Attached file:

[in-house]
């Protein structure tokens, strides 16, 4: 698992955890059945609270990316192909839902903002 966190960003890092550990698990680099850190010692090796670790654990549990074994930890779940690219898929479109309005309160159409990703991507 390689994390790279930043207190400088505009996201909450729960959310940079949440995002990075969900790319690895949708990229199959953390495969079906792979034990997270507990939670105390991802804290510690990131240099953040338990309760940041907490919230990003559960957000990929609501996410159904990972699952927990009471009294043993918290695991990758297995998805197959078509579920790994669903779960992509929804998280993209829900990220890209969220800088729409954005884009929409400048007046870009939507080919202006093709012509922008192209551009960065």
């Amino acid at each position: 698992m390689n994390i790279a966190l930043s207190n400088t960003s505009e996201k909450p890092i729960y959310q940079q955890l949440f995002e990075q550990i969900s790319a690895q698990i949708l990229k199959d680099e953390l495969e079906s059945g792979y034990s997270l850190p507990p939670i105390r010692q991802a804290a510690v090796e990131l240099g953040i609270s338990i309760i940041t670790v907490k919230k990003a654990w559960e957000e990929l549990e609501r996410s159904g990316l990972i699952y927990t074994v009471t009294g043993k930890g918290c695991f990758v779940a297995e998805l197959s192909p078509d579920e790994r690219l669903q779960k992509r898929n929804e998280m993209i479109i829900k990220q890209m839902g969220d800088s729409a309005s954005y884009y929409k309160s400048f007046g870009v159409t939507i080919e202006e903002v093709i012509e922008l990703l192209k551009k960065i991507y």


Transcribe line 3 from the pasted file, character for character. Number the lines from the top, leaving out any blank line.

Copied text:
């Amino acid at each position: 698992m390689n994390i790279a966190l930043s207190n400088t960003s505009e996201k909450p890092i729960y959310q940079q955890l949440f995002e990075q550990i969900s790319a690895q698990i949708l990229k199959d680099e953390l495969e079906s059945g792979y034990s997270l850190p507990p939670i105390r010692q991802a804290a510690v090796e990131l240099g953040i609270s338990i309760i940041t670790v907490k919230k990003a654990w559960e957000e990929l549990e609501r996410s159904g990316l990972i699952y927990t074994v009471t009294g043993k930890g918290c695991f990758v779940a297995e998805l197959s192909p078509d579920e790994r690219l669903q779960k992509r898929n929804e998280m993209i479109i829900k990220q890209m839902g969220d800088s729409a309005s954005y884009y929409k309160s400048f007046g870009v159409t939507i080919e202006e903002v093709i012509e922008l990703l192209k551009k960065i991507y």